Installing knex itself:
npm install knex --save
Please note that we did not install knex globally, so now we will add shortcuts for its main commands to package.json. "package.json" should now contain "scripts" section which look like this:
"scripts": {
    "migrations-run": "cd ./database && ../node_modules/knex/bin/cli.js migrate:latest",
    "migrations-rollback": "cd ./database && ../node_modules/knex/bin/cli.js migrate:rollback"
}
To see the full list of commands available for knex execute following command in your project's root dir: ./node_modules/knex/bin/cli.js

According to our "scripts" section in the package.json, we can see that we are going to keep our migrations in "database" directory. This means that we need to locate knex configuration in file "database/knexfile.js" This file contents will look like this:
module.exports = {

    development: {
        client: 'mysql',
        connection: {
            database: 'test',
            user: 'root',
            password: '',
            host: 'localhost'
        },
        migrations: {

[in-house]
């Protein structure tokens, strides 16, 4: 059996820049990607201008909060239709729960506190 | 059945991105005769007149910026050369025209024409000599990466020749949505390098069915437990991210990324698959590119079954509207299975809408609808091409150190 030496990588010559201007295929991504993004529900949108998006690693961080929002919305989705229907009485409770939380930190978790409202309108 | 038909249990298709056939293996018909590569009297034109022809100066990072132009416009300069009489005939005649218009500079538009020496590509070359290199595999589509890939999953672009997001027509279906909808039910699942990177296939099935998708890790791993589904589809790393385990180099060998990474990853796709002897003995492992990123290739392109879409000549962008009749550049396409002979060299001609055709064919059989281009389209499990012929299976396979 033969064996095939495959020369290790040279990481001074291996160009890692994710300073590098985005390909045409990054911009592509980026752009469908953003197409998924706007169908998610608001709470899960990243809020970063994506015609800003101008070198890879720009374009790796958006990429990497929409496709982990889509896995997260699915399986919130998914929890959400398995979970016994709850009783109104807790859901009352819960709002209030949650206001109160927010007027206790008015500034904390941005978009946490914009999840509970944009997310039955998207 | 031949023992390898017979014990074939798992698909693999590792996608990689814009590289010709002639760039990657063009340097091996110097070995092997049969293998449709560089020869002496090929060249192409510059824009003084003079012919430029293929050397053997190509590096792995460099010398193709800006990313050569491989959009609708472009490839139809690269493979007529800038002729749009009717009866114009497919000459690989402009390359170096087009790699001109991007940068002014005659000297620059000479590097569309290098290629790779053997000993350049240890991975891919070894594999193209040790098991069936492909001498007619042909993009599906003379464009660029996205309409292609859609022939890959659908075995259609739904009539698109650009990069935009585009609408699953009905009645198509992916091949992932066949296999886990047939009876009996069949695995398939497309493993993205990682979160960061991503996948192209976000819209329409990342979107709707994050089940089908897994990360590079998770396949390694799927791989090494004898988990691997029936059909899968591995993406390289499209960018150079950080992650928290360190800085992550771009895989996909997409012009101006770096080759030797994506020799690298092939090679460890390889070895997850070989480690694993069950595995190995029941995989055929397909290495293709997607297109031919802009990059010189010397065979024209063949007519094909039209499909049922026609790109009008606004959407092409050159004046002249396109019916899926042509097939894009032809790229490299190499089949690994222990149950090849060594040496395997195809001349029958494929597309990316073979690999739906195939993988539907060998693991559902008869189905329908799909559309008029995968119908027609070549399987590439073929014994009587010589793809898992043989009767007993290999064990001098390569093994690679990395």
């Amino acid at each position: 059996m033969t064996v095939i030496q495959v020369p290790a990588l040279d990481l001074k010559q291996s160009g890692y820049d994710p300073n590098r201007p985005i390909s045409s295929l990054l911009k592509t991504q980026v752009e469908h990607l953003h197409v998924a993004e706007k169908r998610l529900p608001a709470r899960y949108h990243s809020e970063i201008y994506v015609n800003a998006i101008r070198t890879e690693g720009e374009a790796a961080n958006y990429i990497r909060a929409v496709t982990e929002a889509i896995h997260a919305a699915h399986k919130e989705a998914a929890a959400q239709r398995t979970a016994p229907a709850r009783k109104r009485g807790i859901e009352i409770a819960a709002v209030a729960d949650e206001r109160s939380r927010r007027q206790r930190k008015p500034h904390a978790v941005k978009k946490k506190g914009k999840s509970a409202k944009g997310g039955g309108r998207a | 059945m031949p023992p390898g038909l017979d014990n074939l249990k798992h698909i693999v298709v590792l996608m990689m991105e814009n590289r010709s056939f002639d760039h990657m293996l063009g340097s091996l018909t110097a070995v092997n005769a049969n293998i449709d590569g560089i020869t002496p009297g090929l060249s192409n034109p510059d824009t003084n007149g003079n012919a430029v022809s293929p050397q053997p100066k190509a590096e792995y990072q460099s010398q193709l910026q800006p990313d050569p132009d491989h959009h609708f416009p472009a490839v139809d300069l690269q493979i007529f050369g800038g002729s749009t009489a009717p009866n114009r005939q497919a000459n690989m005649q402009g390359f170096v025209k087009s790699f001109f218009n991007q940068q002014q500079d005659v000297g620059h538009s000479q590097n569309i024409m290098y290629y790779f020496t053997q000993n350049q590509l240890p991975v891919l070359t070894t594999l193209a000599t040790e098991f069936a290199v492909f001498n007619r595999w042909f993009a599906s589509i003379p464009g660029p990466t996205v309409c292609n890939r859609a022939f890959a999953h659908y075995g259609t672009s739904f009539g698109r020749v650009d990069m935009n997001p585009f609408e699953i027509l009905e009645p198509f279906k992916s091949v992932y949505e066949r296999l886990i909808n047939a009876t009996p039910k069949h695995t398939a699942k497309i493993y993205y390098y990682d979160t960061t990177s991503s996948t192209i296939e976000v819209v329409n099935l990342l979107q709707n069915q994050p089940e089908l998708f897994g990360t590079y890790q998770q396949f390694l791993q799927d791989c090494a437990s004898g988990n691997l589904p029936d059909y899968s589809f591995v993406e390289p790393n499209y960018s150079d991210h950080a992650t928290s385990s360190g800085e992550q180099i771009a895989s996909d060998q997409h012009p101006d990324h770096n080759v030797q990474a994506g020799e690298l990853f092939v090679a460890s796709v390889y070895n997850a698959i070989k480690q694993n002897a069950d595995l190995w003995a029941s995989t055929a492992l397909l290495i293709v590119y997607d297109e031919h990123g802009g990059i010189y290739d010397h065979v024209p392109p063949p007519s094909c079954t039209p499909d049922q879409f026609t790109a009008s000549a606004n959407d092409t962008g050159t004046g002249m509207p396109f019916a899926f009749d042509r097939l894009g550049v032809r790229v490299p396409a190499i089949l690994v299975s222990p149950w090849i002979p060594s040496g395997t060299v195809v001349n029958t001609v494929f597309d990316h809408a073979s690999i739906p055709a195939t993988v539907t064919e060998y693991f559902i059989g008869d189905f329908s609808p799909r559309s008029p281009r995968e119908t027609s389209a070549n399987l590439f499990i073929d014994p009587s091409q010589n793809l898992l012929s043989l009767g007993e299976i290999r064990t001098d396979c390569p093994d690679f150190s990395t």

tableName: 'knex_migrations'
        }
    },
    production: {
        client: 'mysql',
        connection: {
            database: 'prod_test',
            user: 'prod_user',
            password: '',
            host: 'localhost'
        },
        pool: {
            min: 2,
            max: 10
        },
        migrations: {
            tableName: 'knex_migrations'
        }
    }
};
Now let's create a dir for migrations files itself:
mkdir ./database/migrations
And now let's generate our first migration file using knex cli:
cd ./database && ../node_modules/knex/bin/cli.js migrate:make users_table
This command will generate a new file with name like "xxxxxxxx_users_table.js" and place it to "database/migrations" folder.

Now let's add some content to our first migration:
exports.up = function(knex, Promise) {
    return knex.schema.createTable('user', function(table) {
    table.charset('utf8');
    table.collate('utf8_general_ci');
    table.increments('user_id').primary();
    table.string('email', 150).nullable(false);
    table.string('password', 255).nullable(false);
    table.timestamps();
  });
};

exports.down = function(knex, Promise) {
    return knex.schema.dropTable('user');
};
And now we can check our first migration by going to the project root folder and running command "npm run migrations-run".

I personally prefer knex migrations over "node-migrate" or "node-db-migrate" packages because it has a complete documentation, and it is also a general purpose query builder library which can be useful for the project in further.